Chris Eubanks continues to win at Wimbledon and plays Stefanos Tsitsipas on Monday

Something strange started happening with Chris Eubanks earlier this year.

As he walked the grounds of the Miami Open, people kept stopping him and asking for selfies and autographs. He took time out of a day off to visit a sponsor’s suite and was happy to give some managers and their guests.

It’s not the kind of thing a player in his position — a month away from his 27th birthday, having drawn little attention during his first five seasons in professional tennis — generally experiences. But just days before, a video of Eubanks choking back tears after being told he had finally broken into the top 100 after an early round win had gone viral in the tennis world. Now he was in the Miami quarterfinals and apparently everyone wanted a piece of him.

“We certainly didn’t anticipate this,” he said at the time as he walked through the bowels of Hard Rock Stadium, his eyes glistening from all the attention.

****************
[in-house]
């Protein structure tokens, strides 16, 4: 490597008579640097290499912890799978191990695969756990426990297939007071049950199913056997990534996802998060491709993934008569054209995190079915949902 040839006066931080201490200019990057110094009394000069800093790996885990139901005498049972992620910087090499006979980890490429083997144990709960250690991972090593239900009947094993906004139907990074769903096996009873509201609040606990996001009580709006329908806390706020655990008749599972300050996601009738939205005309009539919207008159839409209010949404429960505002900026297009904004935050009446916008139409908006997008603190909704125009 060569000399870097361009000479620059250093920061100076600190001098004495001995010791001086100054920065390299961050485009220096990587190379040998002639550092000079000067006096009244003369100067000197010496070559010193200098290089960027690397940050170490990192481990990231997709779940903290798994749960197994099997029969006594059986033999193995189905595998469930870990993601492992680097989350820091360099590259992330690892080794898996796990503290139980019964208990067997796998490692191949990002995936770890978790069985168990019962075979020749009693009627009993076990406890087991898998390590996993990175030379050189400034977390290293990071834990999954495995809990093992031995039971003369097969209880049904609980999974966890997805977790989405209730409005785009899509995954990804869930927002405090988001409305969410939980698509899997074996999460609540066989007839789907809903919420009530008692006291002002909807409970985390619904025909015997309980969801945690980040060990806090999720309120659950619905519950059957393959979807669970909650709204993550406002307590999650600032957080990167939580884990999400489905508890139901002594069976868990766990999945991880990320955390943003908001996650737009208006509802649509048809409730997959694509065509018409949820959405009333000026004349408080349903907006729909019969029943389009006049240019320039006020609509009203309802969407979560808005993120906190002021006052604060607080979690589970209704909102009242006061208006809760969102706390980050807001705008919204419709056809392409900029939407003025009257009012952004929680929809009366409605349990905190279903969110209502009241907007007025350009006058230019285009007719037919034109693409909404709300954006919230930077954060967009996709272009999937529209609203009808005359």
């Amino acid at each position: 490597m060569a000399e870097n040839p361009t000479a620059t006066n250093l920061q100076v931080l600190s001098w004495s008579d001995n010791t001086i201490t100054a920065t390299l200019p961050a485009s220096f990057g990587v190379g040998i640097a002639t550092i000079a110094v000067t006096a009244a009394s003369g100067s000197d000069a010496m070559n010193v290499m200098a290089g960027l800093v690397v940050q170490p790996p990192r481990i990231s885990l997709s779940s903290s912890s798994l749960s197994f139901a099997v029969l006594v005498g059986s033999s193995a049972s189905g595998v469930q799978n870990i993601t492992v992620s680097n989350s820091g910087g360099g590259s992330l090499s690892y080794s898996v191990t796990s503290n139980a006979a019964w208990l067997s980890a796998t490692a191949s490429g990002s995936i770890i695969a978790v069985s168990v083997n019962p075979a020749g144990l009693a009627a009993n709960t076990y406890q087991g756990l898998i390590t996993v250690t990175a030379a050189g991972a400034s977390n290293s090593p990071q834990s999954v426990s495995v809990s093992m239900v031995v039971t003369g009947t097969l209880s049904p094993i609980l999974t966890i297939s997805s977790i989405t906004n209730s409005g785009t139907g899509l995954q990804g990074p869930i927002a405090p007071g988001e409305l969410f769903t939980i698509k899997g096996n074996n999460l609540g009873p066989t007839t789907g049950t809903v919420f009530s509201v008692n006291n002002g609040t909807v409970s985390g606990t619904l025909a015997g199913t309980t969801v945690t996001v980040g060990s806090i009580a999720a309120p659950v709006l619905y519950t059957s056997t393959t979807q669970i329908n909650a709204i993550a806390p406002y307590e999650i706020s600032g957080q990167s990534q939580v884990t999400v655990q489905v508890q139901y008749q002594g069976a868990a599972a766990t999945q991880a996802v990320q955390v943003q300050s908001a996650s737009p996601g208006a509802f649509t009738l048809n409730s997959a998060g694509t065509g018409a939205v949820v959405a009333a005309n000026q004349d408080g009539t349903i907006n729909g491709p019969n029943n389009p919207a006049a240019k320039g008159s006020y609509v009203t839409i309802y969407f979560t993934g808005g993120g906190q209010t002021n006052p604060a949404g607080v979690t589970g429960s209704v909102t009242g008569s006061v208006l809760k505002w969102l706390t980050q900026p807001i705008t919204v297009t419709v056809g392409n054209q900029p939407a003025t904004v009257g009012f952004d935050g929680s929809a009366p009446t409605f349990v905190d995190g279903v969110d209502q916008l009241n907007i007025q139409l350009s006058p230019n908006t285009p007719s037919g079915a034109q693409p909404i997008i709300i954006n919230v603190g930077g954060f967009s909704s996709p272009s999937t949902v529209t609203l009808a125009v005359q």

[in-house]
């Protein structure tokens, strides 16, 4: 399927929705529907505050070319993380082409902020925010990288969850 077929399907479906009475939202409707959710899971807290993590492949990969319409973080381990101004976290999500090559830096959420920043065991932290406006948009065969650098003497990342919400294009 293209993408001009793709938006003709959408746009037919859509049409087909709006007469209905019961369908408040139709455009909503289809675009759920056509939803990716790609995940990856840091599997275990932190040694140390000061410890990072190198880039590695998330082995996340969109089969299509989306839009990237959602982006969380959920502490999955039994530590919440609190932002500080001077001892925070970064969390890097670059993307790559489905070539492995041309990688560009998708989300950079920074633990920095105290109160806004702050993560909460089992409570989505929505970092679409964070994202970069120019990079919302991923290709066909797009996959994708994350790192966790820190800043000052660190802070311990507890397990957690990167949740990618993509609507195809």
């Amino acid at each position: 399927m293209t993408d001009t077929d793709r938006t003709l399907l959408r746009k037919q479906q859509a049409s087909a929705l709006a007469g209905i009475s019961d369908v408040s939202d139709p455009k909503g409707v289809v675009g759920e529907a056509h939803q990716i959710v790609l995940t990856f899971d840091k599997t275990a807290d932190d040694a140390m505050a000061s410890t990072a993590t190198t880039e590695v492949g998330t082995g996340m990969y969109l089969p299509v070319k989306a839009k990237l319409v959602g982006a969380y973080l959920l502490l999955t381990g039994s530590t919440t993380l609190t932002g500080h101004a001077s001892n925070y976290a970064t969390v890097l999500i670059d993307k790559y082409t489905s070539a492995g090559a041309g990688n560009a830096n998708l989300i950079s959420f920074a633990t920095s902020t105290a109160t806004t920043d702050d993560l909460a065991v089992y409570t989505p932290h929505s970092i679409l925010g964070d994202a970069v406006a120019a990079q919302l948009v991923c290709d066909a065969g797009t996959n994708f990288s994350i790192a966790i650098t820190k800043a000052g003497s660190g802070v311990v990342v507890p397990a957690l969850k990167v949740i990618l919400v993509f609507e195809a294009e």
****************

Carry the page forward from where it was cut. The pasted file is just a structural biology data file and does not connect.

Four months later, Eubanks is getting used to it in a hurry.

A day after beating Cameron Norrie, the top British player, in front of a packed crowd on Court No 1, Eubanks was at it again on Saturday, knocking out Australia’s Chris O’Connell in a return Wimbledon match filled with big serves , short rallies and three tiebreak sets that all went Eubanks’ way.

On Friday, the thrill came from overcoming a Wimbledon semifinalist and Norrie’s hometown crowd. During warm-ups on Saturday, Eubanks looked up into the stands and suddenly realized he was playing on the court where the 11-hour, five-minute match played by John Isner and Nicolas Mahut over three days in 2010 ended 70-68 in the fifth set .

“It was kind of cool,” said Eubanks, who allowed himself a moment to take it all in. Then he turned to hitting serves, playing aggressively and finishing points when the chance presented itself. “I’ve done a pretty good job of focusing on each game individually and not really focusing on the magnitude of what’s going on.”

And 23 aces later, Eubanks had a round-of-16 date set for Monday with Stefanos Tsitsipas, the world’s fifth-ranked player.

“The whole match was on his racket and I couldn’t do anything,” a dazed O’Connell said of Eubanks when it was over. O’Connell had played Eubanks once before, at a tennis minor leagues tournament in South Korea last year. His opponent on Saturday was nothing like the flawed player he faced a year ago.